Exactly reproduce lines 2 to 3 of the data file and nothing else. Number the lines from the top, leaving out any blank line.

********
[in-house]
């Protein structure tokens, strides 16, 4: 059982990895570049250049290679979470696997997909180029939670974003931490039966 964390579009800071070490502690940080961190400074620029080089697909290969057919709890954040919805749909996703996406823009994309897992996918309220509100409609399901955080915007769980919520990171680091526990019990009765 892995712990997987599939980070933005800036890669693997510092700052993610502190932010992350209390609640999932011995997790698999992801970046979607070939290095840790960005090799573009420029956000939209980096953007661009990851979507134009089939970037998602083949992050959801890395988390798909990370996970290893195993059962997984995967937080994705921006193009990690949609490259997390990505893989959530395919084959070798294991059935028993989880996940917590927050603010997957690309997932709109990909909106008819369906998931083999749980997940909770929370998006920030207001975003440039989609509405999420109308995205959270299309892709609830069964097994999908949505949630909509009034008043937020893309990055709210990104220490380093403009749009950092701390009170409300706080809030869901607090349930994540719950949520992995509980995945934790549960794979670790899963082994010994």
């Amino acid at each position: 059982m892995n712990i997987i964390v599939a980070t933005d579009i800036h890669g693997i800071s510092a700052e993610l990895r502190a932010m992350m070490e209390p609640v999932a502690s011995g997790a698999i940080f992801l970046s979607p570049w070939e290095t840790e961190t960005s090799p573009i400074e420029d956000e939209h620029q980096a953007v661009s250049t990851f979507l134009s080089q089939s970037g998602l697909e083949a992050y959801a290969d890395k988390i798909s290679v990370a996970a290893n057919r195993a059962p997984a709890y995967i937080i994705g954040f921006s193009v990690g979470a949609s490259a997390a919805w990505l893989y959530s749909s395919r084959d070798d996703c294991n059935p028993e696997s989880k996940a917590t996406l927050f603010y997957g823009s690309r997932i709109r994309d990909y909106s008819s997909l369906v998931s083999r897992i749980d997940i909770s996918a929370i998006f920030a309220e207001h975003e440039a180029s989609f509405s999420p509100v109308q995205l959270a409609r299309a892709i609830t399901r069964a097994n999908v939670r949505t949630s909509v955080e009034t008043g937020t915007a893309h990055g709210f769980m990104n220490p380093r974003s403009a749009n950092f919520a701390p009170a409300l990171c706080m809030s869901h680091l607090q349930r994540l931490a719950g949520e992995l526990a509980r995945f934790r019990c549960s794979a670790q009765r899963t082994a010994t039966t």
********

């Protein structure tokens, strides 16, 4: 059982990895570049250049290679979470696997997909180029939670974003931490039966 964390579009800071070490502690940080961190400074620029080089697909290969057919709890954040919805749909996703996406823009994309897992996918309220509100409609399901955080915007769980919520990171680091526990019990009765 892995712990997987599939980070933005800036890669693997510092700052993610502190932010992350209390609640999932011995997790698999992801970046979607070939290095840790960005090799573009420029956000939209980096953007661009990851979507134009089939970037998602083949992050959801890395988390798909990370996970290893195993059962997984995967937080994705921006193009990690949609490259997390990505893989959530395919084959070798294991059935028993989880996940917590927050603010997957690309997932709109990909909106008819369906998931083999749980997940909770929370998006920030207001975003440039989609509405999420109308995205959270299309892709609830069964097994999908949505949630909509009034008043937020893309990055709210990104220490380093403009749009950092701390009170409300706080809030869901607090349930994540719950949520992995509980995945934790549960794979670790899963082994010994």
């Amino acid at each position: 059982m892995n712990i997987i964390v599939a980070t933005d579009i800036h890669g693997i800071s510092a700052e993610l990895r502190a932010m992350m070490e209390p609640v999932a502690s011995g997790a698999i940080f992801l970046s979607p570049w070939e290095t840790e961190t960005s090799p573009i400074e420029d956000e939209h620029q980096a953007v661009s250049t990851f979507l134009s080089q089939s970037g998602l697909e083949a992050y959801a290969d890395k988390i798909s290679v990370a996970a290893n057919r195993a059962p997984a709890y995967i937080i994705g954040f921006s193009v990690g979470a949609s490259a997390a919805w990505l893989y959530s749909s395919r084959d070798d996703c294991n059935p028993e696997s989880k996940a917590t996406l927050f603010y997957g823009s690309r997932i709109r994309d990909y909106s008819s997909l369906v998931s083999r897992i749980d997940i909770s996918a929370i998006f920030a309220e207001h975003e440039a180029s989609f509405s999420p509100v109308q995205l959270a409609r299309a892709i609830t399901r069964a097994n999908v939670r949505t949630s909509v955080e009034t008043g937020t915007a893309h990055g709210f769980m990104n220490p380093r974003s403009a749009n950092f919520a701390p009170a409300l990171c706080m809030s869901h680091l607090q349930r994540l931490a719950g949520e992995l526990a509980r995945f934790r019990c549960s794979a670790q009765r899963t082994a010994t039966t």